Target

If you have some holiday shopping to do at Target, better bring some cash. A day after reports emerged that Target has been hit by a credit card security breach, the retailer confirmed it this morning – and said some 40 million shoppers could be at risk.

Happy holidays! Hope you don’t mind buying gifts for thieves who are using your credit card number.

Potentially affected are any credit and debit card users who made purchases from Target between November 27th and December 15th. And yes, that includes Black Friday, one of the busiest shopping days of the year. If upwards of 40 million cards were indeed affected, that would make this the largest retailer security breach since 2007, when the owners of T.J.Maxx and Marshall’s reported more than 45 million credit and debit cards used at its stores had been compromised.

It’s not known whether Target REDcards issued by Target itself were affected, or only debit and credit cards issued by Visa, MasterCard or other third-party credit card providers. Online orders were not affected. Target is advising anyone who used any card in stores, during the time period in question, to “check your account for any suspicious or unusual activity. If you see something that appears fraudulent, REDcard holders should contact Target, others should contact their bank.”

That’s hard to do, since Target’s REDcard site is inactive as of this writing. It’s unclear whether Target has temporarily disabled access while it works behind the scenes, or whether it’s getting slammed by shoppers trying to check their accounts. Customers are also reporting that they’re having a difficult time getting through to Target’s customer service phone number.

Target does say that it has “identified and resolved the issue of unauthorized access to payment card data,” so “guests can shop with confidence.”

But news that one of the nation’s largest retailers has been hit during the busiest shopping period of the year, inspires anything but confidence among shoppers. Target’s Facebook page is already flooded with comments from angry customers. “How am I supposed to monitor my card if I cant access my account?” writes one. “I am NEVER trusting this company again! CANCELLING MY REDCARD!!!! 5% is NOT worth my identity!” writes another. A third questions, “18 days to recognize a security breach? Another 4 days before notifying customers? How can you expect customers to continue to want to shop in your stores?”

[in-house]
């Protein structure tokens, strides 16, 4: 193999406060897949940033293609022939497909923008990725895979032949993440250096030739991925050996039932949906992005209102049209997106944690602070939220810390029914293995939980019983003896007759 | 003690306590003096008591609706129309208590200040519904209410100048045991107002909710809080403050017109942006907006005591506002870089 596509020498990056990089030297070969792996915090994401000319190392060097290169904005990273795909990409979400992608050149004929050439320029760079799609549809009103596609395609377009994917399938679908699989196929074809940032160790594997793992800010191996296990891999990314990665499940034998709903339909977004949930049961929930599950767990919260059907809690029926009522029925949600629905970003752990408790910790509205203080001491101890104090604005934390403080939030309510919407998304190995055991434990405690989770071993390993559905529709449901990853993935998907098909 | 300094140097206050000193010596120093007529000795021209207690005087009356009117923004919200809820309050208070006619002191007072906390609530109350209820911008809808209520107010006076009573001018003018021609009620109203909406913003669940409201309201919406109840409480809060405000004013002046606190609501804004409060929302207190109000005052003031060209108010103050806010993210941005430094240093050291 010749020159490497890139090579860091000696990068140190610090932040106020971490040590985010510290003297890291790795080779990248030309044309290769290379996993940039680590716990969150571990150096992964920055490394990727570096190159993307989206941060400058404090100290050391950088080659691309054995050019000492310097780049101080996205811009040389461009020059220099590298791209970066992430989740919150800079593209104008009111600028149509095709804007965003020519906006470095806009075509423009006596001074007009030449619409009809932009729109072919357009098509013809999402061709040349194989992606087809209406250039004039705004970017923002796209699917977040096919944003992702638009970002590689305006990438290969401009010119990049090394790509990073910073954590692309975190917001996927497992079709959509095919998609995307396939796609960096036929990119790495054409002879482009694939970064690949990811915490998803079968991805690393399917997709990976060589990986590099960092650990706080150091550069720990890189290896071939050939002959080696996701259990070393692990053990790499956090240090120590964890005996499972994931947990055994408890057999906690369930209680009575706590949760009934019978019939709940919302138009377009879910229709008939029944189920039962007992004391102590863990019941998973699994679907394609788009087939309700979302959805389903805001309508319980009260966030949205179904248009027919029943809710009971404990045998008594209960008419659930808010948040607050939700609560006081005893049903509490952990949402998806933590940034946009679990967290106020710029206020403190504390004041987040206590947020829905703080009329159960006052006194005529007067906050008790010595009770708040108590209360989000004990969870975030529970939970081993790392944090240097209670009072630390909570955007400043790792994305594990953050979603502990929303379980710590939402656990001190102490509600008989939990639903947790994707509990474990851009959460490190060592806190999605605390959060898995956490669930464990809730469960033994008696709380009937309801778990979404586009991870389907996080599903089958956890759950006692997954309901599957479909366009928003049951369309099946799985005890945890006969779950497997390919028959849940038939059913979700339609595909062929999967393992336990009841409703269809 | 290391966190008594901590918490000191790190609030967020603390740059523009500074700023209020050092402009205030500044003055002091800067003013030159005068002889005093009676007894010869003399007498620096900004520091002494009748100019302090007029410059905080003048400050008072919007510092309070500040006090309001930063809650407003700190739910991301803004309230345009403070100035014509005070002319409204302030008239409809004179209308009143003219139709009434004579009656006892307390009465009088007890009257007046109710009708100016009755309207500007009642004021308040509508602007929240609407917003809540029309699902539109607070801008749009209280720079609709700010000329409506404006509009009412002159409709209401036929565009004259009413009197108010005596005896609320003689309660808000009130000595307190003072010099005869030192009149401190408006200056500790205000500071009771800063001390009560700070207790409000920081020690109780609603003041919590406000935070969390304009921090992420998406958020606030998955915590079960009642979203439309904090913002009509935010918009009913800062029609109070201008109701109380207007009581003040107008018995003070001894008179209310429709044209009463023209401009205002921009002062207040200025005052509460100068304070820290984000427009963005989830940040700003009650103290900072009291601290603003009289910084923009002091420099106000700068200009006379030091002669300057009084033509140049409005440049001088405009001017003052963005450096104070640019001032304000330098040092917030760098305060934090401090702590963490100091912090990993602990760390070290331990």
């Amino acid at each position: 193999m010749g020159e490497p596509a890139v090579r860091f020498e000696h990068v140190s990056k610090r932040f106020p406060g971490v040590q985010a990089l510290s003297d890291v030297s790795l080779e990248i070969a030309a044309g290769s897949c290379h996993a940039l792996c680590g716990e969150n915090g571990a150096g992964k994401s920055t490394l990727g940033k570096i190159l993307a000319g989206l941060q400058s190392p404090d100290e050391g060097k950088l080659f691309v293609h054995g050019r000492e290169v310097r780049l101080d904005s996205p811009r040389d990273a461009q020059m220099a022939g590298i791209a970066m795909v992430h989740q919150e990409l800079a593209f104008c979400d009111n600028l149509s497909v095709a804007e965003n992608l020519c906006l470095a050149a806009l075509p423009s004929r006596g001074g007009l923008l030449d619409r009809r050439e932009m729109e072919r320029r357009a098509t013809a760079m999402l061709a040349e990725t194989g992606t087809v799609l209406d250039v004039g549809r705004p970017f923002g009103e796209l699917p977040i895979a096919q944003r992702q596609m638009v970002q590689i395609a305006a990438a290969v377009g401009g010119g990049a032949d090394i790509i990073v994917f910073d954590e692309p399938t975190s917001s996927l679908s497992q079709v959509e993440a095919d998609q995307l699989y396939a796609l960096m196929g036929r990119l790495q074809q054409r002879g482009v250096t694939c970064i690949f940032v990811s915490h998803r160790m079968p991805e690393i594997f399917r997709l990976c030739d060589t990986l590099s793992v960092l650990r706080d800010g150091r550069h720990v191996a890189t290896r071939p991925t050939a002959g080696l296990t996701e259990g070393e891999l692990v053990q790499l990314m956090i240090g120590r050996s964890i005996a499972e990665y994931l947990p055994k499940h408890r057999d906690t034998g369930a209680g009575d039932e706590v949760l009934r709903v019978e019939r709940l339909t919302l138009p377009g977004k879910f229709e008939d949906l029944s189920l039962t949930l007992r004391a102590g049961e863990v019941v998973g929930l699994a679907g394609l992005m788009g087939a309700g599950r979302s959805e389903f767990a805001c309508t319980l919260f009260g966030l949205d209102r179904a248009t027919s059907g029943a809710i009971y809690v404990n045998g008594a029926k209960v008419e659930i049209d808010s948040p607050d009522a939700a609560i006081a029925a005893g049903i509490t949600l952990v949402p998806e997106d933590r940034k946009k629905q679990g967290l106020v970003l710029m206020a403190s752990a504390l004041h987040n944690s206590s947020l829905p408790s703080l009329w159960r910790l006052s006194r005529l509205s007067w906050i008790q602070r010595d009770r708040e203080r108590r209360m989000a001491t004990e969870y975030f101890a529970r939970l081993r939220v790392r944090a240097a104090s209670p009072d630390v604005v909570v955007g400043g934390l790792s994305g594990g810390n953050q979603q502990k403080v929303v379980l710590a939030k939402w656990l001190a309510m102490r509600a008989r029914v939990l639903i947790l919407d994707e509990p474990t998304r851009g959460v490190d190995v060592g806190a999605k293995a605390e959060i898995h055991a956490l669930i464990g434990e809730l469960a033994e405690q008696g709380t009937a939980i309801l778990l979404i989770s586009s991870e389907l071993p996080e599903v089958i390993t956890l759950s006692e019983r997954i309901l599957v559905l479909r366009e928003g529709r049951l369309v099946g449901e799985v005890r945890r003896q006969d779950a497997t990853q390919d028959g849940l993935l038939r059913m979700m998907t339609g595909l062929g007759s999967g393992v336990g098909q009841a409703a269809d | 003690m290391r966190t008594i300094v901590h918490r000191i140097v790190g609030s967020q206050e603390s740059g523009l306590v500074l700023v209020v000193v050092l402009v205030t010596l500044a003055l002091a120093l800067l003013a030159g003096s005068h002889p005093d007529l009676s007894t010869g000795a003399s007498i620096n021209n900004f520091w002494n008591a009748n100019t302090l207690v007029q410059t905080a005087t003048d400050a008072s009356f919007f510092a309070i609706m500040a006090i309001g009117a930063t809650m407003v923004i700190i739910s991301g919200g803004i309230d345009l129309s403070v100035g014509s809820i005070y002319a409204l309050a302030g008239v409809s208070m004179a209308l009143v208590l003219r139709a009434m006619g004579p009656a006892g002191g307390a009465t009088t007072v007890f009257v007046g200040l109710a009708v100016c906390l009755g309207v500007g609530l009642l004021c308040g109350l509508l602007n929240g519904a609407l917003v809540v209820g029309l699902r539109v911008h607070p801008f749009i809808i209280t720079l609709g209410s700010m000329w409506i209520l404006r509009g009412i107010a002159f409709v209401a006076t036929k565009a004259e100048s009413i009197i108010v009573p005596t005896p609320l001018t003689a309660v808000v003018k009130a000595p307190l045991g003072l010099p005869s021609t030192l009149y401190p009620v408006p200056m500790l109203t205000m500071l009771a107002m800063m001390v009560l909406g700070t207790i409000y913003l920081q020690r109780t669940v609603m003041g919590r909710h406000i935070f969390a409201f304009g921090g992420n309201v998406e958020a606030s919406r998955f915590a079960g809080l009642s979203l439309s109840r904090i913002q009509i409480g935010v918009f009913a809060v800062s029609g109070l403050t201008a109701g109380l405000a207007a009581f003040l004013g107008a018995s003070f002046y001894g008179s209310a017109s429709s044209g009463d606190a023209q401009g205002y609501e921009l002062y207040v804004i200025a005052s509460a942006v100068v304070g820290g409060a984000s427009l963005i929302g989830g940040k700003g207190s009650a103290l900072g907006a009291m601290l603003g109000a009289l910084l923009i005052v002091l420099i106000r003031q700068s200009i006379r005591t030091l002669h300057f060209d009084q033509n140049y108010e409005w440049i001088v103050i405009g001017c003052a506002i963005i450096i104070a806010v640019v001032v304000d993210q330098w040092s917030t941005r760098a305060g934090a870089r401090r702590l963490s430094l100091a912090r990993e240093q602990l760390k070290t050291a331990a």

Indeed, in such cases, a retailer’s response to a breach can sometimes cause more damage than the breach itself. Earlier this year, the St. Louis-based grocery chain Schnucks faced intense criticism and even lawsuits, for continuing to allow shoppers to use credit and debit cards in stores even after it became aware that its systems might have been compromised. Security experts typically advise affected retailers not to publicly disclose a breach, until the problem is resolved. That makes it easier to contain the problem, but doesn’t exactly endear a store to its shoppers.

Of course, some would argue that Target is as much a victim as its shoppers – those who hacked into its system are the real criminals here. But good P.R. can be key to determining whether a retailer emerges from a security breach with its reputation damaged, or unscathed.

Take the case of several Pacific Northwest grocery chains recently affected by a security breach. They took the opposite approach from Schnucks and Target. Several supermarkets under the URM Stores umbrella, including Rosauers, Yoke’s and Super 1 Foods, announced their systems were hacked last month. Instead of keeping quiet about it until the problem was resolved, they alerted customers right away and advised them to pay by cash or check, or to swipe their cards using a slower, backup dial-up connection that was not affected by the attack. In addition, all customers got a 10% discount for their troubles.

Customers were deservedly upset that their information had been compromised, but many appreciated their stores’ transparency and honesty. “This is a fantastic store, they’ve always treated me really well,” one shopper told Spokane’s KREM-TV. “They meet you at the door, they tell you what’s going on, they explain it, and then they tell you 10 percent off,” gushed another.

And goodwill can pay off, for retailers. A recent study on security breaches found that the odds of a company being sued in federal court for a credit card hack, are six times lower if it provides free credit monitoring following the breach.

So far, Target is only issuing a warning. But many Target shoppers are issuing their own warning – if their accounts were compromised while shopping at Target, they may choose to finish up their holiday shopping, somewhere else.

photo by: j.reed

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